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Posted 08 December 2016 - 09:29 PM
Posted 09 December 2016 - 03:46 PM
IMO..."life expectancy" and "hard drive" do not belong in the same thought process. A hard drive may fail at any moment, any time...and a user might buy the same drive and use if for 10 years or so, with no problems.
Every hard drive is a crapshoot...that's the reality of using computers. There is no reliable (IMO) way of asserting such a thing as "expected useful life" for a hard drive.
But...I will say that...a brand-new hard drive will have no warranty coverage beyond 3 years and some not even beyond 1 year. I believe that's a strong message to those users who think that "tomorrow" will be like "today".
Posted 09 December 2016 - 04:28 PM
Good point hamluis, my self i just do the rounds on the net when it comes to finding out what lasts or doesn't on this topic,IBM hdd were a mess at one point
IBM's hard drive debacle grows https://techreport.com/news/3494/ibm-hard-drive-debacle-grows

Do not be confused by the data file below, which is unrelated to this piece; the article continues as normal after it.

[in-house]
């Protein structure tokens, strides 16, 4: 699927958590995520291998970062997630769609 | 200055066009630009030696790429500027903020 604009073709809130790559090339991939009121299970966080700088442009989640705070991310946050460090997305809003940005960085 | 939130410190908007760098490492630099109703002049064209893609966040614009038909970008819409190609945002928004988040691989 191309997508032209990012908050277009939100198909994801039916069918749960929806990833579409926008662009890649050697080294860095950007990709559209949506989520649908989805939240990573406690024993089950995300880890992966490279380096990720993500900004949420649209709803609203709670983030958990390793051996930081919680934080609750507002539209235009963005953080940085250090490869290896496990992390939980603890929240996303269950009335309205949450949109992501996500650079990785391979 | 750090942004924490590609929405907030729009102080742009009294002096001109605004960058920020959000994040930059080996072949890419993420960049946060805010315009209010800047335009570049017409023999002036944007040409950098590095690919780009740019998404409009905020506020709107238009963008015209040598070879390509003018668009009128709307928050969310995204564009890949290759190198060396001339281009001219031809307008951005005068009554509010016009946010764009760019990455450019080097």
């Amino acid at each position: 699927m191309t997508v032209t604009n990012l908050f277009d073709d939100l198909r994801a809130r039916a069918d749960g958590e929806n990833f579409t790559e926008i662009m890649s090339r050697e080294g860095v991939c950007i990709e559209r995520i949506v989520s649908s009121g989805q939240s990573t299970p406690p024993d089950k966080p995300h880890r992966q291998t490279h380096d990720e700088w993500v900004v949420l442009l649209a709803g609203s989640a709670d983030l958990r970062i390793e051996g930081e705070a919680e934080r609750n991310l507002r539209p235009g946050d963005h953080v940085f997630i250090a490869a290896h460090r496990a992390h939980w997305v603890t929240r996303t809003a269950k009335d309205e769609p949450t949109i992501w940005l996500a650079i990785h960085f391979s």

Edit: fixed typo
Edited by shadow_647, 09 December 2016 - 05:58 PM.
Posted 09 December 2016 - 05:51 PM
Louis, at #2, makes valid points about the chances with any one hard drive. Any and all electronic equipment will eventually fail, and if you add in mechanical components, as in 'spinning rust' hard drives, it only becomes more certain. One brand new HD can fail straight out of the box, the next one to it off the production line can soldier on for ten years.
In general, electronic equipments have a relatively high rate of failure when brand new. Typically this falls to very low failure rates across their expected service life and the failure rate then starts climbing again - the bath tub shaped curve.
MTBF (Mean Time Between Failures) is calculated in part from the design parameters, from product experience, and from engineers' best guesses. At least it is usually engineers' guesses and not the sales department's !
The only defense against the possibility of a hard drive failure is data back ups. Back up your data regularly and religiously.
Posted 10 December 2016 - 10:27 AM
I will go one step further, since a Traditional hard drive is a combination of a mechanical and a electronic device I take the viewpoint that if I plan to use it within a short period I leave it on, otherwise if it will be over an hour for example I power down to save the mechanical parts of the entire computer. That would be cooling fans, Power supply fans & hard drives.
That also helps reduce dust build up on the CPU heatsink as well as save energy.
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